Mathematics Asked by vlnkaowo on December 12, 2020

I am looking for primes that would satisfy this equation:

$p_1 + p_2 +p_3+p_4 = p_1 p_2 p_3 p_4 – 15$

I started by proving that an odd amount of these primes (two or four) cannot be equal to $2$ due to the parity of the left hand side and right hand side.

Then I assumed that exactly three of these primes would be equal to $2$ and easily found a solution of $(2,2,2,3)$ and its permutations.

My problem now is, I cannot say that there isn’t a fitting set of primes, out of which exactly one would be equal to $2$, or for all primes being odd. That leaves me with

$p_1+p_2+p_3=2p_1 p_2 p_3 – 17$

and

$p_1 + p_2 +p_3+p_4 = p_1 p_2 p_3 p_4 – 15$

respectively, and I am not sure how to go about those.

Is there a way to solve this assuming one of the primes is equal to $2$ and none of them is equal to $2$?

The first thing I think is that $p_1p_2p_3p_4$, which is a multiple of many $p_1$s,$p_2$s, $p_3$s, and $p_4$s, is certainly going to be a lot bigger than $p_1+p_2+p_3+p_4$.

Indeed. $p_1p_2p_3p_4 = (p_1p_2p_3 -1)p_4 + p_4=$

$(p_1p_2p_3-1)(p_4-1) + p_1p_2p_3 -1 + p+4 =$

$(p_1p_2p_3-1)(p_4-1) + (p_1p_2 -1)p_3 -1 + p_3 + p_4=$

$(p_1p_2p_3-1)(p_4-1)+(p_1p_2-1)(p_3-1) +p_1p_2 -2 +p_3+p_4=$

$(p_1p_2p_3-1)(p_4-1)+(p_1p_2-1)(p_3-1) + (p_1-1)p_2 -2 + p_2+p_3+p_4=$

$(p_1p_2p_3-1)(p_4-1)+(p_1p_2-1)(p_3-1) + (p_1-1)(p_2-1) + p_1 -3 p_2+p_3+p_4=$

$(p_1p_2p_3-1)(p_4-1)+(p_1p_2-1)(p_3-1) + (p_1-1)(p_2-1) -3+ (p_1 + p_2+p_3+p_4)ge $

$(8-1)(2-1) + (4-1)(2-1)+(2-1)(2-1)-3+ (p_1 + p_2+p_3+p_4)=$

$11+ (p_1 + p_2+p_3+p_4)$.

Now we want $p_1+p_2+p_3+p_4 = p_1p_2p_3p_4 -15 =(p_1p_2p_3-1)(p_4-1)+(p_1p_2-1)(p_3-1) + (p_1-1)(p_2-1) -3+ (p_1 + p_2+p_3+p_4)-15$

or in other words

$(p_1p_2p_3-1)(p_4-1)+(p_1p_2-1)(p_3-1) + (p_1-1)(p_2-1)=18$.

Note: $p_1p_2p_3-1 ge 7$ so $p_4-1 le 2$. And $p_4-1 ge 1$ so $p_1p_2p_3-1< 17$.

The tells us that $p_4 = 2,3$ and at least two of $p_1,p_2,p_3=2$.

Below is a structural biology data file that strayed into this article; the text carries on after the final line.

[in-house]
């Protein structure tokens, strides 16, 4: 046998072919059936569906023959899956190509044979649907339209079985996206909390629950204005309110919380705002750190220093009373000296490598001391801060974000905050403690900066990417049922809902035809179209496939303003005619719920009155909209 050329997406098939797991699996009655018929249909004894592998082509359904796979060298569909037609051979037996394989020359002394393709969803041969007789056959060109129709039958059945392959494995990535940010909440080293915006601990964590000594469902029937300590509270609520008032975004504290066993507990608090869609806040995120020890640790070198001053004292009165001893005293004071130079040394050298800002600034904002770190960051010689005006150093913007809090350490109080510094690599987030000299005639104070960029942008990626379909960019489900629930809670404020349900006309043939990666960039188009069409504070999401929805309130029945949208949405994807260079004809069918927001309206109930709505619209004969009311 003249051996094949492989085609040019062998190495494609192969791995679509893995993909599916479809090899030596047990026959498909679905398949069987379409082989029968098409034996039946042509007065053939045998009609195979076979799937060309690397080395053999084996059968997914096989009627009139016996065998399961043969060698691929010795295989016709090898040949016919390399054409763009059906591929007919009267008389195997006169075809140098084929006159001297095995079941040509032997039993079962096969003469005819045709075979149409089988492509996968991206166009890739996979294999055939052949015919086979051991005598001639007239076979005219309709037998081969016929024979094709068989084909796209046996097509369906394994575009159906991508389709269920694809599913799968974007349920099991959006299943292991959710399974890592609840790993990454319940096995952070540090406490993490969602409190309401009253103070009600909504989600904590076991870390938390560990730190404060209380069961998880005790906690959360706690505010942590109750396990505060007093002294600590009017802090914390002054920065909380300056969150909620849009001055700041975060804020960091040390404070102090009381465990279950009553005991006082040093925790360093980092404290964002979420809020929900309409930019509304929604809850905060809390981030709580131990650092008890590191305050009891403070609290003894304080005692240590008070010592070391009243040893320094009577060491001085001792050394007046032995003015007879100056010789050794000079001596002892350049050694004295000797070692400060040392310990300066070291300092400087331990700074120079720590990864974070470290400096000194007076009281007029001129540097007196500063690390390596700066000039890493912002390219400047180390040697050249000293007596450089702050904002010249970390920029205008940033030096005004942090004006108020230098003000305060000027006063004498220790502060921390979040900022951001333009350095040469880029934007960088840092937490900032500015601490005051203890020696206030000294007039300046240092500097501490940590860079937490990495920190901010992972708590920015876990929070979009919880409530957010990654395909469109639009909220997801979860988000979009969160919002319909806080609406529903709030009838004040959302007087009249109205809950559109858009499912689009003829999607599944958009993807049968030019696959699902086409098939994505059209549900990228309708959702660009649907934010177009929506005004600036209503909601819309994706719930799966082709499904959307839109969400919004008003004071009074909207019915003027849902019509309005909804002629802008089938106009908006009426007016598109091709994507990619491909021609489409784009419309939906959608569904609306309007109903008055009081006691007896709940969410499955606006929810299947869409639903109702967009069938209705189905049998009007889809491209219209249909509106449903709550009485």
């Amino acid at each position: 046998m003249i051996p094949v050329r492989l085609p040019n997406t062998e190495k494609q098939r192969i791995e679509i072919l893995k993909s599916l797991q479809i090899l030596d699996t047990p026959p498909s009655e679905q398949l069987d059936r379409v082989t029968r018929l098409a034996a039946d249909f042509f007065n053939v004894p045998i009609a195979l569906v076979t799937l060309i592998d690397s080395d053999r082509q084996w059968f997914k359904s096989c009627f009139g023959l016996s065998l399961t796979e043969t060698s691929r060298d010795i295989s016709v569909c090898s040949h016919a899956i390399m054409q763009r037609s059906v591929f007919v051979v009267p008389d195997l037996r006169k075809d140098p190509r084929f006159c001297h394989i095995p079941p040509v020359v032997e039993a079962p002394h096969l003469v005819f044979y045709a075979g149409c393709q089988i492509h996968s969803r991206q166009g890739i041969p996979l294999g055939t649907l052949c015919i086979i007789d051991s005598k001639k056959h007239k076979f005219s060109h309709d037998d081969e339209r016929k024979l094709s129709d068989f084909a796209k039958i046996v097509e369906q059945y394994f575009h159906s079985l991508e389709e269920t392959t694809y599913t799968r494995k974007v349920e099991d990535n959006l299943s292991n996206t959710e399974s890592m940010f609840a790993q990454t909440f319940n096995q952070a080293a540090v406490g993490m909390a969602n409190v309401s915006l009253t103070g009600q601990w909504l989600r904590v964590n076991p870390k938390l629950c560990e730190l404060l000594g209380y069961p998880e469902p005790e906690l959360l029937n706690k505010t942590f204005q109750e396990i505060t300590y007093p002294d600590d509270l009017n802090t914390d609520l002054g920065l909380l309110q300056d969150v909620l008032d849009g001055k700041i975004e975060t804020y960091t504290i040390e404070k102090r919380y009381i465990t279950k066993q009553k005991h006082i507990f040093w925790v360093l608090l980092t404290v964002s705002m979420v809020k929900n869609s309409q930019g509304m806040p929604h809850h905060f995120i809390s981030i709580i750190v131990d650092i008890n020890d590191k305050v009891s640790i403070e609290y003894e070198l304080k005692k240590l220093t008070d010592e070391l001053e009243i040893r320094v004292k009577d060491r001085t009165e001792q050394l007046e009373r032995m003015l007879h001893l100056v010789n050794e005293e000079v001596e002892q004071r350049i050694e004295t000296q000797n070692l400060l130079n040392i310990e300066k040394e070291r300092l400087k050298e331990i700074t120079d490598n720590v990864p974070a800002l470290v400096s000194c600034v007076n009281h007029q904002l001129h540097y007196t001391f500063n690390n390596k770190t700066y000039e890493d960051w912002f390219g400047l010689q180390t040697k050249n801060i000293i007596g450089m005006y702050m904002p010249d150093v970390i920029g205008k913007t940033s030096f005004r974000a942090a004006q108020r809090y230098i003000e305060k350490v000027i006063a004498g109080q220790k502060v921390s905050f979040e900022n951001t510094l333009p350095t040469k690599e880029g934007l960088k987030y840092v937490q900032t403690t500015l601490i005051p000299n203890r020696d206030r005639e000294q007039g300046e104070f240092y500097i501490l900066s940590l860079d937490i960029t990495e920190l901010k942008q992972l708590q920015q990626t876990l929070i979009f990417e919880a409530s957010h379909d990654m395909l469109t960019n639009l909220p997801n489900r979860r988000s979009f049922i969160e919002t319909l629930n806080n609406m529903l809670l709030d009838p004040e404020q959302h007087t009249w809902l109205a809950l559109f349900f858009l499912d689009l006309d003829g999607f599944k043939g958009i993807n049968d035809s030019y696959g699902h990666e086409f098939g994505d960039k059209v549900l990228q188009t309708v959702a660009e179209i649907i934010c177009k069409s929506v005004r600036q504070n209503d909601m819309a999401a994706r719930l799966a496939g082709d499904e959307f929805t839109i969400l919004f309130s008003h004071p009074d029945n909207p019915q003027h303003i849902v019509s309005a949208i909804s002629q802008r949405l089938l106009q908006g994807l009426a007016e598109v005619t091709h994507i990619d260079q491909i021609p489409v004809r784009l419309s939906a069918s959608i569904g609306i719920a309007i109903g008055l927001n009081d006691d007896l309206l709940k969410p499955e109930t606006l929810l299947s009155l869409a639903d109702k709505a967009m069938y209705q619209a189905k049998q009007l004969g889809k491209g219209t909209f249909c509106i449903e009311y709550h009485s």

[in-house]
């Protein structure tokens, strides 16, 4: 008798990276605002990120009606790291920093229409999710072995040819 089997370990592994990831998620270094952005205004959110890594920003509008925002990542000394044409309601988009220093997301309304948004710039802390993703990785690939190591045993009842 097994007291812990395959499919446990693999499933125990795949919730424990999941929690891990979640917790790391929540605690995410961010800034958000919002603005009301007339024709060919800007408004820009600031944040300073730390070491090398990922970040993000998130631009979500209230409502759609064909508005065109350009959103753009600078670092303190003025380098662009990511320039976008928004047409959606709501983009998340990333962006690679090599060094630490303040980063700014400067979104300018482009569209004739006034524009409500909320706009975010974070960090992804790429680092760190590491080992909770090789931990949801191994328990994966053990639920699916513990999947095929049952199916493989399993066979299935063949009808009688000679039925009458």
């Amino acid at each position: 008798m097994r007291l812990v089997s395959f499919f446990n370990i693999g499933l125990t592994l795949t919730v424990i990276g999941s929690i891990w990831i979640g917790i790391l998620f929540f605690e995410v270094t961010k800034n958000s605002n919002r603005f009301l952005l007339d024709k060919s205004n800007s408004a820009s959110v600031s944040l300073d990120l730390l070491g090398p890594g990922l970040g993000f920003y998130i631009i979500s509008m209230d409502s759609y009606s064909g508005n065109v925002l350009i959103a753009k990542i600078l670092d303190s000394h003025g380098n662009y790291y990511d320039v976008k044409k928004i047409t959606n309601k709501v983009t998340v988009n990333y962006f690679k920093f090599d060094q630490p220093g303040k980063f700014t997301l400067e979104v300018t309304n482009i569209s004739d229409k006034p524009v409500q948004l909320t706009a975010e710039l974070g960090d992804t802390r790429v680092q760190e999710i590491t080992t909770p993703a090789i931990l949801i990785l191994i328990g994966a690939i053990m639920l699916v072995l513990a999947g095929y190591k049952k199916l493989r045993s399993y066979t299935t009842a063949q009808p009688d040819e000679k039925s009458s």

If $p_4 = 3$ the only option is $p_1=p_2=p_3=2$.

If $p_4 =2$ we can have $p_1p_2p_3-1=7, 11$.

We can brute force this out, but as it was arbitrary which terms we factored out first. We can assume without loss of generality that $p_4ge p_3,p_2,p_1$. So we have either $p_3=3$ and $p_1=p_2=p_3=2$.

Or that $p_3=2$ and all the primes are $2$. Butbut... $2+2+2+2ne 2*2*2*2-15$ so $(2,2,2,3)$ is the only solution.

==== old answer below ====

If we assume $p_1 le p_2 le p_3le p_4$ then

$p_1+p_2+ p_3 + p_4 = p_1p_2p_3p_4-15$

$15 = p_1p_2p_3p_4 - p_1-p_2-p_3-p_4=$

$p_1(p_2p_3p_4 -1) - p_2 - p_3-p_4=$

$(p_1-1)(p_2p_3p_4-1) + (p_2p_3p_4 -1)- p_2 - p_3-p_4=$

$(p_1-1)(p_2p_3p_4-1)+ (p_3p_4-1)p_2 -1-p_3-p_4=$

$(p_1-1)(p_2p_3p_4-1)+ (p_2-1)(p_3p_4-1) + p_3p_4 - 2 - p_3 - p_4=$

$(p_1-1)(p_2p_3p_4-1)+ (p_2-1)(p_3p_4-1) + (p_4-1)p_3 -p_4 -2=$

$(p_1-1)(p_2p_3p_4-1)+ (p_2-1)(p_3p_4-1) + (p_3-1)(p_4-1) -3$

So

$12 = (p_1-1)(p_2p_3p_4-1)+ (p_2-1)(p_3p_4-1) + (p_3-1)(p_4-1)$

Now $p_2p_3p_4 - 1ge 7$ so $p_1-1 < 2$ so $p_1-1 =1$ and $p_1 = 2$.

And $p_2p_3p_4-1 ge 7$ so

$5 ge (p_2-1)(p_3p_4-1) + (p_3-1)(p_4-1)$ and $p_3p_4-1 ge 3$ so $p_2-1 < 2$ and $p_2 = 2$.

And as $p_3p_4-1 ge 3$ we have

$2ge (p_3-1)(p_4-1)$.

If $p_3-1ge 2$ then $p_4-1 ge 2$ and that'd imply $2ge 4$ which is a contradiction, so $p_3-1=1$ and $p_3 = 2$

And with that we have

$2+2+2+p_4 = 8p_4 -15$

$21 = 7p_4$

$p_4 =3$.

So that's the only (up to order) solution. $p_1,p_2,p_3,p_4 = 2,2,2,3$

Correct answer by fleablood on December 12, 2020

The question reduces to the following:

Find $p_1,p_2,p_3,p_4$ such that the equation

$$p_1p_2p_3p_4 - (p_1+p_2+p_3+p_4) = 15.$$

We claim however that there aren't too many possibilities to check here. Let us assume WLOG that $p_1 le p_2 le p_3 le p_4$. Then

$$p_1p_2p_3p_4 -(p_1+p_2+p_3+p_4) = p_4(p_1p_2p_3 - frac{p_1+p_2+p_3}{p_4}-1$$ $$ ge p_4(8-4-1) = 3p_4.$$

[This because $p_1p_2p_3$ has to be at least 8 because each of $p_1,p_2,p_3$ is at least 2, and as $p_4 ge p_1,p_2,p_3$, the fraction $frac{p_1+p_2+p_3}{p_4}$ cannot be more than 3.]

So $3p_4$ cannot be more than 15 which implies that the largest prime $p_4$ cannot be more than 5.

Can you finish from here.

Answered by Mike on December 12, 2020

The left hand side grows linearly in the variables, while the right hand side grows as a degree four polynomial. We can use this to get a bound on the variables. More precisely:

Without loss of generality assume that $p_1 le p_2 le p_3 le p_4$ (all the other solutions can be obtained by permuting such solutions).

Since $p_4$ is a prime, $p_4 ge 2$ and hence $8p_4 ge 16 > 15$. Now $p_1 p_2 p_3 p_4 = 15 + p_1 + p_2 + p_3 + p_4 < 8p_4 + p_4 + p_4 + p_4 + p_4 = 12 p_4$, and hence $p_1 p_2 p_3 < 12$.

If $p_3 ge 3$, then we get $12 > p_1 p_2 p_3 ge 2 cdot 2 cdot 3 = 12$, a contradiction. Hence $p_3 le 2$. But $p_1 le p_2 le p_3$, so the only possible solutions is $p_3 = p_2 = p_1 = 2$.

Now the original equation becomes $6 + p_4 = 8p_4 - 15$, which yields $p_4 = 3$. Clearly $(p_1, p_2, p_3, p_4) = (2, 2, 2, 3)$ is indeed a solution, so the solutions are

$(p_1, p_2, p_3, p_4) in {(2, 2, 2, 3), (2,2,3,2), (2,3,2,2), (3,2,2,2)}$.

Answered by Chaitanya Tappu on December 12, 2020

Hint: Say $p_4geq p_3geq p_2geq p_1geq 2$, then we get $$4p_4geq 8p_4-15$$

Answered by Aqua on December 12, 2020

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